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Mind the tech gap, don’t try to bridge it

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As much as you try to understand the ways in which teens and children use technology and social media, the ever-growing disparity between yourselves and your children is difficult to bridge. It makes sense, considering that Moore’s law suggests that the rate of technological progression and innovation is exponential. And as the reach of technology grows, so does the generation gap between those who grew up with it and those who didn’t.

For our generation, technology isn’t some big, scary entity that needs to be controlled or censored, but a normal part of our lives. We’re able to consume whatever media we choose with the click of a button.

And though some may use this freedom in harmful ways, most of us are more preoccupied with listening to music, chatting to our friends, watching videos, or playing video games.

Parents fear that their children will end up talking to strangers on the dark web when most of us don’t have the patience or skills to access the dark web even if we wanted to. Admittedly, the most illegal thing I’ve done on the internet is pirating a lot of free eBooks.

A lot of us do try to escape our technology once in a while, but ultimately, so much of our lives resides on our devices, whether it be schoolwork, notes, or movies. There’s a cognitive dissonance in seeing influencers posting videos about “slow living” and taking time away from social media while actively maintaining a social media platform.

Social media was created to enhance communication. However, the older generation often thinks that online communication has hindered human connection. Though this may be true, the issue runs deeper than just not being present at the dinner table.

For those who have grown up on smartphones and social media, there’s no longer a way to “switch off”. Conversations with school friends extend into hour-long conversations at home. Not only is this a problem when it comes to bullying, but there’s an ongoing need to feel included. Leaving an active group chat for just a couple of hours can feel like you’re missing a decade’s worth of drama and inside jokes.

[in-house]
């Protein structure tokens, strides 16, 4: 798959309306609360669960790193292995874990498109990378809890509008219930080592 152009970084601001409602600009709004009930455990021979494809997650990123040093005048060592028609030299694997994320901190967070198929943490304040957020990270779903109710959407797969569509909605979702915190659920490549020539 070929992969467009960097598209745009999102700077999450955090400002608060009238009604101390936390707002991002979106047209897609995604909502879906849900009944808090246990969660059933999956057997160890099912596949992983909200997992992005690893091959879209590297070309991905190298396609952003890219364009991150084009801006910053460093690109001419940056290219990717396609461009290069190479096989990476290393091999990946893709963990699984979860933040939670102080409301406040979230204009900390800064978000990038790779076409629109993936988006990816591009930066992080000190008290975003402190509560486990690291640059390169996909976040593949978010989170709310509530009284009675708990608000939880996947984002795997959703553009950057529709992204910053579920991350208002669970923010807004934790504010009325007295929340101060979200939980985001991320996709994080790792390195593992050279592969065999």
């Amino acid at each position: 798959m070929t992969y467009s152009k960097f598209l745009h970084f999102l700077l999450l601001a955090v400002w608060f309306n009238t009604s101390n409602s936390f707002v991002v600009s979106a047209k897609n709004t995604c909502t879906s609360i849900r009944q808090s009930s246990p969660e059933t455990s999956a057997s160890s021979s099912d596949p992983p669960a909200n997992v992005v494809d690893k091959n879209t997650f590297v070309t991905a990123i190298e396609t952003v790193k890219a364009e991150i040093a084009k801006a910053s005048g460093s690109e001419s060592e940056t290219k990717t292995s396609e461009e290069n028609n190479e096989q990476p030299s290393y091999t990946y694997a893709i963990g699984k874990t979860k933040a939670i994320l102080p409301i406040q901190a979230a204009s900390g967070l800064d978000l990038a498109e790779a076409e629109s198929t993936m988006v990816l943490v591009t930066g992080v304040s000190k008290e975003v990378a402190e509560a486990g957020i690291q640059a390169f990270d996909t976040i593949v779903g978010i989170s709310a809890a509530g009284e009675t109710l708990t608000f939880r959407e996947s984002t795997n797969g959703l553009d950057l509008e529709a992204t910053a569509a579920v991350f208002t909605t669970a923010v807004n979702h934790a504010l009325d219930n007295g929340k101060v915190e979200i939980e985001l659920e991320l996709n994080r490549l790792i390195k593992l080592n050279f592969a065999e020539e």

Cyberbullying is so much more subtle than many believe. It’s not always an anonymous account leaving nasty comments, or a big group of friends ganging up on someone. Subtle remarks or exclusion from conversations can be just as targeted as overt bullying.

Additionally, when bullies invade your online safe space, there’s a feeling that the bullying is totally inescapable.

Our generation is often classified as “chronically online”. This doesn’t just mean being glued to our screens 24/7, but actually refers to the influence of screen time on our individual and collective consciousness. Being “chronically online” leads one to see the world in a completely different way, dictated by internet culture. Types of people are grouped into “aesthetics”, words and phrases take on completely different meanings, and politics is neatly organised into pretty infographics.

Speaking of politics, one of the biggest issues young people face on social media is “echo chambers” based on the information we consume. A social media echo chamber is created when algorithms use the types of media we interact with to amplify those ideas in our feeds, thus reinforcing those ideas and blocking out contrary opinions.

It affects just about everyone who uses the internet, however, as youngsters who perhaps lack the ability to understand the nuances and biases surrounding certain issues, it often creates one-track mindsets. This is where extremist ideas become dangerous. For example, the average person wouldn’t think twice about a single Andrew Tate video before blocking or scrolling past it. However, a young, impressionable child who interacts with this video and whose feed is now filled with this kind of content would probably start to believe these sentiments.

Sometimes, these devices know us better than we know ourselves. Targeted adverts often seem to read our minds. And while older generations find this more than slightly terrifying, this phenomenon is fairly normal and often convenient for us.

Most of the time, technology offers more convenient alternatives, and we are used to choosing them. It obviously increases our need for instant gratification, but it helps us to keep up in a world that’s fast-paced.

Ultimately, technology is utterly inescapable in today’s world. And though parents may be concerned about how we use social media, chances are they’re falling into all the same traps we are, it’s just more normal in our eyes. That’s not to say that I’m proud of scrolling on TikTok for hours before going to bed or not being able to go anywhere without my phone.

Parents’ concern about teens relying on their phones is entirely valid but perhaps not dealt with correctly. It’s important to teach kids from a young age to have a balance between technology and real life, and to be more mindful of their use of technology as a crutch. As for older kids and teenagers, there’s no way to monitor the use of devices.

In reality, it comes down to trust.



  • Hanna Resnick matriculated at Redhill last year, and is interning at the SA Jewish Report.

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